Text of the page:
Wayne's Worldview is a place to share my unique perspective of the world as formed from my interpretation of the scriptures and my experience as a Christian. As a pastor, I am asked a lot of questions about current issues, life dilemmas, personal problems, politics, biblical interpretation...etc.I offer these "How I see it" thoughts in effort to challenge people to think about their worldview, and to stimulate good conversations that will help us become more whole.
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Wednesday, March 6, 2013

The History of Abortion in Relation to Christianity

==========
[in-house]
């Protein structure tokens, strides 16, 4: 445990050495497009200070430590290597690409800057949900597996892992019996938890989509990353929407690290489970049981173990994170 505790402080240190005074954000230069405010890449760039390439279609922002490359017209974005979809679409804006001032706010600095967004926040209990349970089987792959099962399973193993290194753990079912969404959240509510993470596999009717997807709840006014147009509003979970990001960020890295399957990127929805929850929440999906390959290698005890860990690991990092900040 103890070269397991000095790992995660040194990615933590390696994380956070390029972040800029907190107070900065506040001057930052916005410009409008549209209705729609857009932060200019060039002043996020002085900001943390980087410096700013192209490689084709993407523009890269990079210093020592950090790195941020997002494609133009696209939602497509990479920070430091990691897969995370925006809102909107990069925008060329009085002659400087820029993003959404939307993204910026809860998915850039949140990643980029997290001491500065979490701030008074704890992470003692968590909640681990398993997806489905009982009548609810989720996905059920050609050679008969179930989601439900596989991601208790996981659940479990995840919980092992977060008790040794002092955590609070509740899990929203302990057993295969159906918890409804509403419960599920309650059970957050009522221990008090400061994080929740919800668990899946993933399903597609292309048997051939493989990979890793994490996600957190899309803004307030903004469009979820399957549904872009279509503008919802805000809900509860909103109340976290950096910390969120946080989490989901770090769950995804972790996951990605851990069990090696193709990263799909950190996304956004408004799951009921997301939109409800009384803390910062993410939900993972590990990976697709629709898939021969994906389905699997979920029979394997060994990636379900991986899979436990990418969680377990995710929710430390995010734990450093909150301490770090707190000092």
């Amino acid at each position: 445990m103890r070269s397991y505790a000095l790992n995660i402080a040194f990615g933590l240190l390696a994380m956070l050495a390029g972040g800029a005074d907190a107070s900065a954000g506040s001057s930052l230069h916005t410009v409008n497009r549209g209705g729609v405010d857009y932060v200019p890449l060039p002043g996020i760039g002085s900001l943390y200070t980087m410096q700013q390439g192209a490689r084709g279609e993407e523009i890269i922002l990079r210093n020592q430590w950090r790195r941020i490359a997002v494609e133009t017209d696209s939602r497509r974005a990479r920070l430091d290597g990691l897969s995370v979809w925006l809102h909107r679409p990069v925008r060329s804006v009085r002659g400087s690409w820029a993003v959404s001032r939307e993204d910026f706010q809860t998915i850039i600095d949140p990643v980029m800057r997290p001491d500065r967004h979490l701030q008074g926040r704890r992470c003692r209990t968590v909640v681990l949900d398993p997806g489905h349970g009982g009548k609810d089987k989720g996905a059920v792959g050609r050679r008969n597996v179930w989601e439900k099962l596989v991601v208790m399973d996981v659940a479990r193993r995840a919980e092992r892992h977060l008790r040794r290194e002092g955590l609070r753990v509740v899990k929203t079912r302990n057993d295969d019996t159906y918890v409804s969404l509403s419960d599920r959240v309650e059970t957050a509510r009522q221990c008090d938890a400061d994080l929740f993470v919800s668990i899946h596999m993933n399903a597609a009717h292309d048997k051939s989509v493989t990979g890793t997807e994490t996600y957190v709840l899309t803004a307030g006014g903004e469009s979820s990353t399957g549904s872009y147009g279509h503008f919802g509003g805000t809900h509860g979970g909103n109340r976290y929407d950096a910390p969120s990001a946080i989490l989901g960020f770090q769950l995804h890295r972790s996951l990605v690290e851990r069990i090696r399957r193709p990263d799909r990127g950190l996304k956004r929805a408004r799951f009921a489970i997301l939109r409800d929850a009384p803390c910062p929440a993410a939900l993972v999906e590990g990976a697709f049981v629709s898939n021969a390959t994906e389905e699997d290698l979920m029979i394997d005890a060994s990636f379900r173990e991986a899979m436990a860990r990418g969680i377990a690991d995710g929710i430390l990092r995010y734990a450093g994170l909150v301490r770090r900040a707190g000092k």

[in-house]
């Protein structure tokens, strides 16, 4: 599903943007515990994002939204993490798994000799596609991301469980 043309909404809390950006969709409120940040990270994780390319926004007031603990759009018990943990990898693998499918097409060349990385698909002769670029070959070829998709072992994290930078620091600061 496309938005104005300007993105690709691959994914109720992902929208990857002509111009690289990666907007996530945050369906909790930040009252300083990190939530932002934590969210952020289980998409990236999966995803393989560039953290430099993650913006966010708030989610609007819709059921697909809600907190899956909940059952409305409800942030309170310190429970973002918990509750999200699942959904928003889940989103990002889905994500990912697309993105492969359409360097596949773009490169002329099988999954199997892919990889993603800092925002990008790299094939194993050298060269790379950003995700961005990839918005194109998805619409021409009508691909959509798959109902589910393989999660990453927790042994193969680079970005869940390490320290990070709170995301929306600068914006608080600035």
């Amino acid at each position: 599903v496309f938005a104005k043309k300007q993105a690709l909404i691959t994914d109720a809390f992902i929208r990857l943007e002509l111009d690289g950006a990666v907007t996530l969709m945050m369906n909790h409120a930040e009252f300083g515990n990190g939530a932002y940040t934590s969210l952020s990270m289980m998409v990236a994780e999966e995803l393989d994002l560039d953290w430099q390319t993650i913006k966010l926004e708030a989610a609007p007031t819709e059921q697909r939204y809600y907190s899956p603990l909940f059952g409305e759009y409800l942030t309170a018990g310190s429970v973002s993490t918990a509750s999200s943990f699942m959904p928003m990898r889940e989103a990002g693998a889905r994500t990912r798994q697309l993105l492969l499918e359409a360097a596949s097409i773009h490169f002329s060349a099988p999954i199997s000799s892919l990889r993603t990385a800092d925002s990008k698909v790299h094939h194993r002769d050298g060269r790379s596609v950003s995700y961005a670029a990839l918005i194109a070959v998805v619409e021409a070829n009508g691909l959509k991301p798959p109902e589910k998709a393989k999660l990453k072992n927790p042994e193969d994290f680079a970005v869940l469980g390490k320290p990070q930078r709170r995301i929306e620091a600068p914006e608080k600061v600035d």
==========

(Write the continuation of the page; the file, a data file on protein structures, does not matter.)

Whether it be a part of health care legislation, law (Roe vs. Wade in America) or a conversation about an “unwanted” pregnancy, it is especially important that Christians are aware of our tradition, and what the Bible teaches about abortion. Abortion has been practiced throughout the world from ancient times, but the fear of death and lack of access to physicians who performed “safe” abortions placed natural limitations on the practice. In classical paganism, abortion and euthanasia was common and widely approved. The performing of abortions and doing harm was specifically prohibited for physicians who had taken the Hippocratic Oath (4th Century BC and thereafter). This oath to the gods was a step towards saving human life and not performing abortions, but those who lived by this law were the exception. One of the great triumphs of the growth of Christianity in the western world was to greatly diminish the practice of abortion and infanticide in those parts of the world. Christianity gave the pro-life movement another dimension as the church of Jesus Christ swept through the Roman world, setting standards in medicine, culture, and public policy. Christianity had this effect because what the Bible teaches about human life. If you look for “abortion” in a concordance you won’t find it, as that term was not used by the people of that day, but scripture is not silent on the subject. The biblical foundations for prohibition on induced abortion are found in the doctrines of creation and incarnation. The starting point for a biblical understanding of human nature is the truth that human beings are created in God’s image (imago Dei). It is clear from Genesis 1:26–27 that human beings are distinguished from all other creatures (kinds), by our bearing the likeness of our Maker. The image applies to Jew and Gentile, religious and irreligious, young and old. The issue here is not complex. If someone is human, that person bears the divine image and his or her life is sacred. It’s genetic. With the recognition that human life is sacred, the scriptures guide our actions. This foundation underlies the commandment “Do not murder” (Ex 20:13) and provides a straightforward response to abortion, because it applies to all human beings, from the beginning of life to its end. “Whoever sheds man’s blood, his blood shall be shed by man, for God made man in His image.”) This teaching is also of central importance in the use of human embryos for research and cloning. There is only one logical position one can take from the scriptures: those who are human are made in the divine image and should not be murdered. The main argument against this truth comes in the debate of when a human life begins. That is where the doctrine of the incarnation comes in. When we celebrate Christmas, we remember that the incarnation of the Son of God, the second Person of the Trinity, took human form and did so from the beginning of human biological existence. He did not just come as a man. The incarnation began with conception. Mary was told by the angel that she would conceive by a miracle, the human life of the Son of God. Shortly afterward she visited Elizabeth, where John the Baptist’s first testimony to his kinsman and Lord is given. As a six month fetus, he leaped in his mother’s womb at the presence of the days-old embryonic Jesus (Lk 1:39–45). With the theological foundations of imago Dei, and the incarnation, the many references to unborn life in the prophets, Job, and especially Psalms (particularly Psalm 139) take on powerful significance. For this reason, cultures that have remained Christian have a reverence for God, and laws by church and state that prevent the large scale practice of abortion. Many of these laws prohibiting abortion have since been abolished, even in Christian nations. The influence of the church held fast in the western world until naturalist philosophy, and Darwinian evolution theory displaced the predominant Christian view of man. The devaluing of human life with naturalism and atheism has set the stage for the practice of abortion to re-emerge on a grand scale. In the last 40 years the United States, Canada, Britain, France, Switzerland, Denmark, Hungary, Romania, Italy, and Australia have legalized abortion. Add this to the nations where it is already legal like Russia and China, the world’s abortion leaders, and you have a worldwide abortion rate that is greater than any point in history. The combination of: modern medicine’s advanced abortion procedures; the decline of Christian influence; the legalization and accessibility of abortion in more countries, is yielding an estimated 42 million aborted babies per year worldwide. Nations who maintain a predominantly Christian influence are the world leaders in low abortion statistics and they all have laws against it. Like the physicians who originally took the Hippocratic Oath, Christians find themselves going against the cultural current of the world. If we are to change this grievous trend in our own country and the world it will be through the spread of Christianity and the reestablishment of the biblical teaching of the sanctity of human life. When nations recognize the authority of our creator and God’s word, rather than men’s, the culture and public policy will change. Wayne DeVrou

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